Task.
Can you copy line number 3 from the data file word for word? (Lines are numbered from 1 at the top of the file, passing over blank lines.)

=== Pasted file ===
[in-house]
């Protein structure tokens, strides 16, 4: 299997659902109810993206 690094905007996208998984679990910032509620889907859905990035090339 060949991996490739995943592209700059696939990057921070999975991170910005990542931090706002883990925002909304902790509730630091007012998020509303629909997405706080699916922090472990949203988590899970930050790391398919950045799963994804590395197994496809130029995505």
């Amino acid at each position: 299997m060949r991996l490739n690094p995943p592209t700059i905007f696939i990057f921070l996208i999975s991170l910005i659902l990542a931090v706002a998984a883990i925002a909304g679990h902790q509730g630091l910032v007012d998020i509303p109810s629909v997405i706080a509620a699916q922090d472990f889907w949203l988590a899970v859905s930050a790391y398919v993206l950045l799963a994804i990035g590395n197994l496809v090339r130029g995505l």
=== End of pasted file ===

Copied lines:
């Amino acid at each position: 299997m060949r991996l490739n690094p995943p592209t700059i905007f696939i990057f921070l996208i999975s991170l910005i659902l990542a931090v706002a998984a883990i925002a909304g679990h902790q509730g630091l910032v007012d998020i509303p109810s629909v997405i706080a509620a699916q922090d472990f889907w949203l988590a899970v859905s930050a790391y398919v993206l950045l799963a994804i990035g590395n197994l496809v090339r130029g995505l």